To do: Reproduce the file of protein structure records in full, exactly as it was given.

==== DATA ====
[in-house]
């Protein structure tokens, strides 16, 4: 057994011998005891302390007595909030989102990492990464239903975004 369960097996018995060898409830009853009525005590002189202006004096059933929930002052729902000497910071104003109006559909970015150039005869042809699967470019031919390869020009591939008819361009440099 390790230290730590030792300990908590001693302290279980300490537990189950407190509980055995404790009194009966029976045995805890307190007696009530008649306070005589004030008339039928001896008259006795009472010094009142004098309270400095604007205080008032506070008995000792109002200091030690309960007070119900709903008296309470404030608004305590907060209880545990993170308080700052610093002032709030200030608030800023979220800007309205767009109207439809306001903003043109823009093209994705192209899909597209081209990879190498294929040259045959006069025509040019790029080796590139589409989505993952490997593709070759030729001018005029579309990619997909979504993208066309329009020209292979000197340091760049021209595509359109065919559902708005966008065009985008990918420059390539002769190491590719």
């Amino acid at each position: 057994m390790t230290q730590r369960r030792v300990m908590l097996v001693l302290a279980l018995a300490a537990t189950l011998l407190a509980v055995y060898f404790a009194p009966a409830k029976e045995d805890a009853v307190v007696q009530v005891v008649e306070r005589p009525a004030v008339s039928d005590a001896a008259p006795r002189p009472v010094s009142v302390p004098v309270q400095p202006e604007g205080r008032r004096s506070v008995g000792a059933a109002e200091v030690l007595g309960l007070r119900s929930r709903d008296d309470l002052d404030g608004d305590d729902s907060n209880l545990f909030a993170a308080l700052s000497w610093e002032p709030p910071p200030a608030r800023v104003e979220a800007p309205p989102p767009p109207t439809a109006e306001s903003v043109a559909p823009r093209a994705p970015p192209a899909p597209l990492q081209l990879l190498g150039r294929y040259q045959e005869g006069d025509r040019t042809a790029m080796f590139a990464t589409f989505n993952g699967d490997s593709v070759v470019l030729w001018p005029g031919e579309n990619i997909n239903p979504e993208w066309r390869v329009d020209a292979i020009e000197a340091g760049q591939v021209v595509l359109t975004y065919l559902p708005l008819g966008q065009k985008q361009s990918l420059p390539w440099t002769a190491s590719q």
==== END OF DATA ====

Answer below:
[in-house]
């Protein structure tokens, strides 16, 4: 057994011998005891302390007595909030989102990492990464239903975004 369960097996018995060898409830009853009525005590002189202006004096059933929930002052729902000497910071104003109006559909970015150039005869042809699967470019031919390869020009591939008819361009440099 390790230290730590030792300990908590001693302290279980300490537990189950407190509980055995404790009194009966029976045995805890307190007696009530008649306070005589004030008339039928001896008259006795009472010094009142004098309270400095604007205080008032506070008995000792109002200091030690309960007070119900709903008296309470404030608004305590907060209880545990993170308080700052610093002032709030200030608030800023979220800007309205767009109207439809306001903003043109823009093209994705192209899909597209081209990879190498294929040259045959006069025509040019790029080796590139589409989505993952490997593709070759030729001018005029579309990619997909979504993208066309329009020209292979000197340091760049021209595509359109065919559902708005966008065009985008990918420059390539002769190491590719």
């Amino acid at each position: 057994m390790t230290q730590r369960r030792v300990m908590l097996v001693l302290a279980l018995a300490a537990t189950l011998l407190a509980v055995y060898f404790a009194p009966a409830k029976e045995d805890a009853v307190v007696q009530v005891v008649e306070r005589p009525a004030v008339s039928d005590a001896a008259p006795r002189p009472v010094s009142v302390p004098v309270q400095p202006e604007g205080r008032r004096s506070v008995g000792a059933a109002e200091v030690l007595g309960l007070r119900s929930r709903d008296d309470l002052d404030g608004d305590d729902s907060n209880l545990f909030a993170a308080l700052s000497w610093e002032p709030p910071p200030a608030r800023v104003e979220a800007p309205p989102p767009p109207t439809a109006e306001s903003v043109a559909p823009r093209a994705p970015p192209a899909p597209l990492q081209l990879l190498g150039r294929y040259q045959e005869g006069d025509r040019t042809a790029m080796f590139a990464t589409f989505n993952g699967d490997s593709v070759v470019l030729w001018p005029g031919e579309n990619i997909n239903p979504e993208w066309r390869v329009d020209a292979i020009e000197a340091g760049q591939v021209v595509l359109t975004y065919l559902p708005l008819g966008q065009k985008q361009s990918l420059p390539w440099t002769a190491s590719q």